Bharat Natyam: India’s Classical Dance

Religion in India has influenced many aspects of its culture throughout history. It has played a particularly significant role in shaping the arts in numerous ways. An example of religious inspirations within art can be seen in the dance tradition known as Bharat Natyam. Originally known as Dasi Attam, this dance was performed in temples and royal courts by devadasis. The devadasis were women who received extensive training in the dance form, which began in their youth (Gaston 26-60). This paper will examine Bharat Natyam in practice and theory from its origin as Dasi Attam to contemporary times. It will also explore the devadasi tradition and their roles in society. Finally it will examine the presence and significance of Hindu religious gods and goddesses within Bharat Natyam.

The term Bharat Natyam was introduced by E. Krishna Iyer in the nineteen thirties. Prior to this time, the dance was known as Dasi Attam and was associated with a long-standing tradition of extensively trained female dancers (Devi 49). These were the devadasis. Initially they were servants of the temple who were required to become well versed in Sanskrit and the art of Dasi Attam. Being dedicated or “married” to a temple well before puberty, the women led lives of celibacy and devotion to their religion. The purpose of the dance was to honour the gods and temples. Local kings invited devadasis to dance in royal courts; this gave birth to the rajadasi, a dancer who would perform for the purpose of entertainment (Kersenboom 90-111). As the devadasi surrendered to gods, the rajadasi would surrender to kings. After the eleventh century AD the devadasi tradition disappeared as many temples were invaded and destroyed. The fall of the tradition forced many devadasis into poverty and often prostitution (Gaston 38-44).

The colonial era brought about social movements relating to the devadasis. The Reformists and Abolitionists regarded the tradition as evil and every devadasi as a prostitute. Under the influence of Christian values, these movements urged the abolition of the entire practice. The Revivalists favored the ancient view of the devadasi as a sacred, chaste devotee and set out to revive the dance form of Dasi Attam as Bharat Natyam (Devi 45,58). This revival allowed a girl or woman to practice the art form without necessarily being involved in the historical cultural practices of the devadasi.

The myths of the initial arrival of dance in Indian religion involve the great gods of the cosmos. In one such myth, the ancient gods and goddesses pleaded with Lord Brahma to create a fifth Veda. This Veda would be one that would appeal to the common man. In response Brahma created the Natya Veda. He took words (pathya) from the Rg Veda, communicative movements (abhinaya) from the Yajur Veda, song (Gita) from them Sama Veda and sentiment (rasa) from the Atharva Veda to form the Natya Veda. He then commissioned the sage Bharatha to write it down as the Natya Shastra and perform it to Lord Siva. Bharatha then propagated the dance on earth (Gaston 206-220). From the spreading of the dance on earth, emerged many forms of dance that are still practiced in contemporary India such as, Odissi, Kathak, Kathakali, Kuchipudi, Mohini attam, and Bharat Natyam.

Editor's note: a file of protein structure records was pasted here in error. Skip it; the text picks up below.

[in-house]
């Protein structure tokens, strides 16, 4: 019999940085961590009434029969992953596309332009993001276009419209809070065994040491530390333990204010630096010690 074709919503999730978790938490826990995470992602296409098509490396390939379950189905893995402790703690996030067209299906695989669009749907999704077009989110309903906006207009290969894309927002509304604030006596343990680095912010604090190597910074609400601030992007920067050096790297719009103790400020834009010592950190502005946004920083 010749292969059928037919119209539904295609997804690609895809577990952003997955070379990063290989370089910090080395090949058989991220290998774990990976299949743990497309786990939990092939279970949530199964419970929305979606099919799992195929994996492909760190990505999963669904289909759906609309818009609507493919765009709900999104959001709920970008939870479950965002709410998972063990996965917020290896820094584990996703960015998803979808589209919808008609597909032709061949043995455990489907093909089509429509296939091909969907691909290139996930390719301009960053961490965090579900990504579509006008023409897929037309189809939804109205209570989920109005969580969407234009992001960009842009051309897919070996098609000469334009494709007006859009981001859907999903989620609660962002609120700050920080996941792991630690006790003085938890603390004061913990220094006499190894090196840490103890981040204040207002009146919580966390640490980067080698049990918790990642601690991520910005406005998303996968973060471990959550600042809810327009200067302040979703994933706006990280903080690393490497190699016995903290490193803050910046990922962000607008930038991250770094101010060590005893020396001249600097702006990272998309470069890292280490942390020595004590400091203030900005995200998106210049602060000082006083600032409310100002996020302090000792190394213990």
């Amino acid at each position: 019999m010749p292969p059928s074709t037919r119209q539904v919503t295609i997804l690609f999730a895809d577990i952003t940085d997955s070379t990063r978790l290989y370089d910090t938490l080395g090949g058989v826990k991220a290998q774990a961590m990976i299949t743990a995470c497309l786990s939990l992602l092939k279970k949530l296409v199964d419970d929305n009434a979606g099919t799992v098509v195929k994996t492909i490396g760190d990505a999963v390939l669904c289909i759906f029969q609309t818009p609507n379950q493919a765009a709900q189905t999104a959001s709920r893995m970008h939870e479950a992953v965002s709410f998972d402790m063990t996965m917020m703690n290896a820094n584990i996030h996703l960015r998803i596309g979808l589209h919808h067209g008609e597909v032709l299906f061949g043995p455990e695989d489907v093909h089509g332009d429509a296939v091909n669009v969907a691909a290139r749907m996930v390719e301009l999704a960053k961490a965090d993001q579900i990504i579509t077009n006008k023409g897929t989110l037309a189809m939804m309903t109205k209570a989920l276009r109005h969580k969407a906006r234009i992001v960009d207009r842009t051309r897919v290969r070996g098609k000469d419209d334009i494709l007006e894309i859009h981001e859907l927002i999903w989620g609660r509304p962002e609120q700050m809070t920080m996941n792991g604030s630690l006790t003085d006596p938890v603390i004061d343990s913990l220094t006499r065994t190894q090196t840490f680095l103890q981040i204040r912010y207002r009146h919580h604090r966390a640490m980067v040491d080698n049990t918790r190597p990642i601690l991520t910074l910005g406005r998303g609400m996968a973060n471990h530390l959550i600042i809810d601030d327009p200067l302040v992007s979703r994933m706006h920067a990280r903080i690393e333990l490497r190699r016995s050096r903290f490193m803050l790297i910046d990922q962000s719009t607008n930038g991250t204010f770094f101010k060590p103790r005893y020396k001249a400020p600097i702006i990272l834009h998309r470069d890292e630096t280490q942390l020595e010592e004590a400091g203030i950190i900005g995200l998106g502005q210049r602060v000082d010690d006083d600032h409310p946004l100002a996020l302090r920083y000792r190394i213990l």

Another proposed mythical origin of the dance involves the Goddess Parvati and her daughter. It is said that Parvati taught the dance to Usha, her daughter with the demon Banasura. Usha then want on to teach the art of dance to the gopikas of the city in which Lord Krsna was born [The gopikas were milkmaids in Hindu mythology. They were young women who were enamored with Krsna and vied for his affection; Krsna often had romantic affairs with the gopikas.]. This version of the legend acknowledges Lord Siva as the Supreme Dancer, the universe being his divine dance. He dances with Parvati and together they teach the other gods and goddesses the art (Kramrisch 78). The heavenly dance gradually passed through into the human world and resulted in the forms of dance practiced in India today. Bharat Natyam, which originated in the Southern Indian State of Tamil Nadu is one such form.

Just as the tradition of the devadasi underwent gradual change, so did the tradition of Bharat Natyam. Originally practiced in temples as a sacred form of devotion it is now a form of entertainment for many in India as well as other parts of the world. Many people study the dance as a hobby and some adopt it as a lifestyle and become professional dancers or teachers. Dancers devote a substantial amount of time studying purpose and theory of Bharat Natyam. There are several fundamental components of the dance that remain unchanged. These components usually include those involving facial and physical movements as well as their purpose. Divine figures such as gods and demons are still present in the dances just as they were in centuries past.

Bharat Natyam encompasses three elements. Nritta are repetitive rhythmical aspects; Natya is the combination of gestures and poses, which forms the dramatic element; Nritya is the combination of the two. Throughout training, a dancer is taught various body movements involving the feet, legs, arms, hands, fingers, torso and neck. They are also taught several facial expressions and dramatic gestures (Bhagyalekshmi 7,8). The combination of all of these elements creates the many traditional dances that one performs. While some dances are performed in devotion to the gods others are stories depicting the gods themselves in which dancers characterize the gods.